Peter Schickele’s “Last Tango in Bayreuth”: An Awful Lot of Bassoons

Last Wednesday, May 22, marked the 211th anniversary of Wagner’s birth. During his lifetime, the German Romanticist became a cult-like figure, revealing magical new orchestral colors and pushing tonality and formal scale to their ecstatic limits. In contrast with Brahms the traditionalist, Wagner appeared to offer a radical new vision. Looking back on Wagner’s work, Claude Debussy more accurately described it as “a beautiful sunset that was mistaken for a dawn.”

The late American composer and humorist, Peter Schickele (a.k.a. “PDQ Bach”), paid homage to Wagner with his Last Tango in Bayreuth, written for bassoon quartet. Bayreuth is the Bavarian town where Wagner settled, and where he built an opera house specifically suited to the presentation of his works. Here, musical fragments from Tristan und Isolde and Lohengrin are played with deadpan wit by an instrument that has long been known as the clown of the orchestra. Schickele’s Last Tango relishes the dissonance and open-ended, resolution-defying release of the iconic “Tristan chord,” which is repeated throughout the piece.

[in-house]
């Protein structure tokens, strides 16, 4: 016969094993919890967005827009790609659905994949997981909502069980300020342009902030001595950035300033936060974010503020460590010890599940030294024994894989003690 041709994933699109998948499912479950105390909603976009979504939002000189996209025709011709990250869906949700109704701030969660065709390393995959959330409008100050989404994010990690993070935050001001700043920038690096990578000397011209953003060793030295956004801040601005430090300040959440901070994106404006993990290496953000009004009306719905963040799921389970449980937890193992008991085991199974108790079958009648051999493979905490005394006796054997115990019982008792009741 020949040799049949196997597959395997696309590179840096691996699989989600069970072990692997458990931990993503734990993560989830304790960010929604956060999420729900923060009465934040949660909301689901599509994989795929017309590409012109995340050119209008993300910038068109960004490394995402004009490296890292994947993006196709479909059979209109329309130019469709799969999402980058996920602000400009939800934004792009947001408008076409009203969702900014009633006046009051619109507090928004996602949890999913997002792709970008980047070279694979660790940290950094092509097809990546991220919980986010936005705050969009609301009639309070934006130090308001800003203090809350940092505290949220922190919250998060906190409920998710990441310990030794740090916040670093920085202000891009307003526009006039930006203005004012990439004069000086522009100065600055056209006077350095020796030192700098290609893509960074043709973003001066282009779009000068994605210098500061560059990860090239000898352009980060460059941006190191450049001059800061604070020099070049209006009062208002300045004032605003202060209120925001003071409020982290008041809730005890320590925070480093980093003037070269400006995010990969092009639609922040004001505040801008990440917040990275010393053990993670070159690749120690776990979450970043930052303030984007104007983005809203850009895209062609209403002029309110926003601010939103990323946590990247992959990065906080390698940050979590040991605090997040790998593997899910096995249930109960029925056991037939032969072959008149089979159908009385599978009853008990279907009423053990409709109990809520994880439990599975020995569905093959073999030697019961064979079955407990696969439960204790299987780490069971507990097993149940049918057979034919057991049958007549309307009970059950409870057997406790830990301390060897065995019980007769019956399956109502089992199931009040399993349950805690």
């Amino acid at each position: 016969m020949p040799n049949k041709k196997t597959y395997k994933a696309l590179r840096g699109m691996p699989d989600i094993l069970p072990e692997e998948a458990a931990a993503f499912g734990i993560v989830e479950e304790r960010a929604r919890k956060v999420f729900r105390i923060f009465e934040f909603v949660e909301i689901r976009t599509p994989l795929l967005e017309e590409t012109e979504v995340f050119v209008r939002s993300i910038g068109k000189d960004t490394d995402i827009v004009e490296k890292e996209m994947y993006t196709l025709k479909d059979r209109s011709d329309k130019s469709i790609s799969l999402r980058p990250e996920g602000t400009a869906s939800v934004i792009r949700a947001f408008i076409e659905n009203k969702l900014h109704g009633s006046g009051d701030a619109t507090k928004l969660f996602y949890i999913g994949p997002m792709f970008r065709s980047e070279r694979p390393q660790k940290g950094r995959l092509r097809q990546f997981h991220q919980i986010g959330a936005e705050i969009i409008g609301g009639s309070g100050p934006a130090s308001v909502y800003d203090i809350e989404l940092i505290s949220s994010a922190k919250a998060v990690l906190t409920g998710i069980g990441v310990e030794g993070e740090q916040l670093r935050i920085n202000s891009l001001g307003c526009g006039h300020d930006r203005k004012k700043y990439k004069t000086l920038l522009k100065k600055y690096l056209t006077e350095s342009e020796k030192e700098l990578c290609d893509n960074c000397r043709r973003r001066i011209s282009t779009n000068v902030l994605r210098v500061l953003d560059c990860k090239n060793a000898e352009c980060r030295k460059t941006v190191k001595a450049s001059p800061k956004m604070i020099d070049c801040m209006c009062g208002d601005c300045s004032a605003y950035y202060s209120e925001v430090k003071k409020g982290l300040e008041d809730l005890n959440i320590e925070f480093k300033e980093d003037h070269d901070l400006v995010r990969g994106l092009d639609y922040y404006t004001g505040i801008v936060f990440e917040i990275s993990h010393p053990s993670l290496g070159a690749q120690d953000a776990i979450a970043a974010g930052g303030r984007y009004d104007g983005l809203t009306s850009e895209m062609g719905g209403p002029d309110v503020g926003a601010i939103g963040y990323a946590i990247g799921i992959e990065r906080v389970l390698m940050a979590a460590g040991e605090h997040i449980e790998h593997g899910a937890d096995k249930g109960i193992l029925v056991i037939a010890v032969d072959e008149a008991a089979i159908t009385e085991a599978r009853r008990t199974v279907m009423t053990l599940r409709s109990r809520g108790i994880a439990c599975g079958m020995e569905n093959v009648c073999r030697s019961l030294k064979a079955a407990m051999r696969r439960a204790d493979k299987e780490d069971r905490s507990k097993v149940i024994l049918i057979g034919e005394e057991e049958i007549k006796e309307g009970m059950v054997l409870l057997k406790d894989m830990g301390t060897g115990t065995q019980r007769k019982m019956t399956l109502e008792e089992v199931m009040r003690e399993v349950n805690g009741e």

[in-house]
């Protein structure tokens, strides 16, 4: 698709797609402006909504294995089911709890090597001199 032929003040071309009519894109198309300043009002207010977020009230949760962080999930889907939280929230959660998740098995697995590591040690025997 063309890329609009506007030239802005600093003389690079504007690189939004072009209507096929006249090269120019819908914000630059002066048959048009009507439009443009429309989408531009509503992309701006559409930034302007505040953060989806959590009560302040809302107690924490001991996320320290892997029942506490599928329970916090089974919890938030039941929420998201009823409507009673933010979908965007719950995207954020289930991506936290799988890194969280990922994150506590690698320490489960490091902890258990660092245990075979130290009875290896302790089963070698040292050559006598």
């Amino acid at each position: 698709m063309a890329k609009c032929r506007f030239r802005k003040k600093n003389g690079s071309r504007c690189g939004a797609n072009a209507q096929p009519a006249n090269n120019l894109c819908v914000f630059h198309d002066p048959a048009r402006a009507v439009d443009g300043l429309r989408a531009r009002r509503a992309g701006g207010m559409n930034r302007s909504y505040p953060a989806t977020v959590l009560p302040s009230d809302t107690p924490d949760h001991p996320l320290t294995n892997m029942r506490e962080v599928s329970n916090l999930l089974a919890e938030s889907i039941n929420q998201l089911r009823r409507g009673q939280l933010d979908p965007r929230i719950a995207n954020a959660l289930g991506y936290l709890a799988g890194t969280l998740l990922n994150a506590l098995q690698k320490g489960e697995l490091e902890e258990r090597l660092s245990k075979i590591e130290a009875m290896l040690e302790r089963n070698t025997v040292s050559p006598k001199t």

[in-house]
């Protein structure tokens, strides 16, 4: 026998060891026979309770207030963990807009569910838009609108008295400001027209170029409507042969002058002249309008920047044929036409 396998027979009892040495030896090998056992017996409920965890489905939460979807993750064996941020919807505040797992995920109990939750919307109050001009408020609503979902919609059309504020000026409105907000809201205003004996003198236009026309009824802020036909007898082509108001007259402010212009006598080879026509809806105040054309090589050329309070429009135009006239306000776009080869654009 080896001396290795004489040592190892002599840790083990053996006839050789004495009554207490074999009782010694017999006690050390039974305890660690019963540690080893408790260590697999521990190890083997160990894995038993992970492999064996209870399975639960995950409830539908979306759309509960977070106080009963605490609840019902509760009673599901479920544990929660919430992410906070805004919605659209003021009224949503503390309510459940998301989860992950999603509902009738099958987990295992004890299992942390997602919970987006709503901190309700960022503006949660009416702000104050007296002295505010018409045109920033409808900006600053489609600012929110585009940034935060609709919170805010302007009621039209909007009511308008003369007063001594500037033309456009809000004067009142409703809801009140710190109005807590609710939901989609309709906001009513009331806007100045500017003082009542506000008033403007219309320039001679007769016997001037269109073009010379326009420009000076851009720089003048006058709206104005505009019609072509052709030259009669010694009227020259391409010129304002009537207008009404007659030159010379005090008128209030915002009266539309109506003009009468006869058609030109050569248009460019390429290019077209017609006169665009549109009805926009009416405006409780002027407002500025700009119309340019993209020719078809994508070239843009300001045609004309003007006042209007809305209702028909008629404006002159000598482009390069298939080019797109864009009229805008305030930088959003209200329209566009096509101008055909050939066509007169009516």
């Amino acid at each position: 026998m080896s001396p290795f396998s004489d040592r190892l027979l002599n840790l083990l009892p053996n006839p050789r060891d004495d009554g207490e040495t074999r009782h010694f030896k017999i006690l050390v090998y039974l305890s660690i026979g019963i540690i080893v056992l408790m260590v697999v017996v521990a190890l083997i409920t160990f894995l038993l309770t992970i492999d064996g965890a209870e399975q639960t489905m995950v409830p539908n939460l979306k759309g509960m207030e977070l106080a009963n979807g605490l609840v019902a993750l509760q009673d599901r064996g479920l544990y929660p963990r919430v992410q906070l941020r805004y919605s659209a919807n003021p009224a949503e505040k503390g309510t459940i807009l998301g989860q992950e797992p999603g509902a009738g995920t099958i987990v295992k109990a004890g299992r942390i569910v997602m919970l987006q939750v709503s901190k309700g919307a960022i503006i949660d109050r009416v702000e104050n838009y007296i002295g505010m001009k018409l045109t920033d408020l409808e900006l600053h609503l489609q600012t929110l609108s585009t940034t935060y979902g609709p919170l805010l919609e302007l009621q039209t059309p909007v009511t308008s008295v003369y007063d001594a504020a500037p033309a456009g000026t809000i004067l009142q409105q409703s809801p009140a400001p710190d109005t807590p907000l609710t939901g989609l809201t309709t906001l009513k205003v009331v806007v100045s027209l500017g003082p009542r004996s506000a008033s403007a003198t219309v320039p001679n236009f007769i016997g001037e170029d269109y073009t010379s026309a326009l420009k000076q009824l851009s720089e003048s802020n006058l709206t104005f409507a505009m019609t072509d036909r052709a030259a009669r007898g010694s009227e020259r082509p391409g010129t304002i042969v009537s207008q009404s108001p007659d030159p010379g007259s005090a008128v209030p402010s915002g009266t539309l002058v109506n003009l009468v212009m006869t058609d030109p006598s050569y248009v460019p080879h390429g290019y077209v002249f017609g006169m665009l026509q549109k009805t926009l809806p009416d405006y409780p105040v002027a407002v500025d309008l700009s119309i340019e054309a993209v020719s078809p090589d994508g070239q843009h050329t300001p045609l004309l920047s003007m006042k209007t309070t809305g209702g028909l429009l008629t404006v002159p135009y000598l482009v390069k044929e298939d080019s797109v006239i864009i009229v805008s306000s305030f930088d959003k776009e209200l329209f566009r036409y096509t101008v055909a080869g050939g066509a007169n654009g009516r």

This recording, featuring the Tennessee Bassoon Quartet, is the closing excerpt from Schickele’s 1992 album, Music for an Awful Lot of Winds & Percussion:


  • Schickele: Last Tango in Bayreuth, Tennessee Bassoon Quartet Amazon

Featured Image: photograph by Peter Schaaf

About Timothy Judd

A native of Upstate New York, Timothy Judd has been a member of the Richmond Symphony violin section since 2001. He is a graduate of the Eastman School of Music where he earned the degrees Bachelor of Music and Master of Music, studying with world renowned Ukrainian-American violinist Oleh Krysa.

The son of public school music educators, Timothy Judd began violin lessons at the age of four through Eastman’s Community Education Division. He was a student of Anastasia Jempelis, one of the earliest champions of the Suzuki method in the United States.

A passionate teacher, Mr. Judd has maintained a private violin studio in the Richmond area since 2002 and has been active coaching chamber music and numerous youth orchestra sectionals.

In his free time, Timothy Judd enjoys working out with Richmond’s popular SEAL Team Physical Training program.

1 thought on “Peter Schickele’s “Last Tango in Bayreuth”: An Awful Lot of Bassoons”

Leave a Comment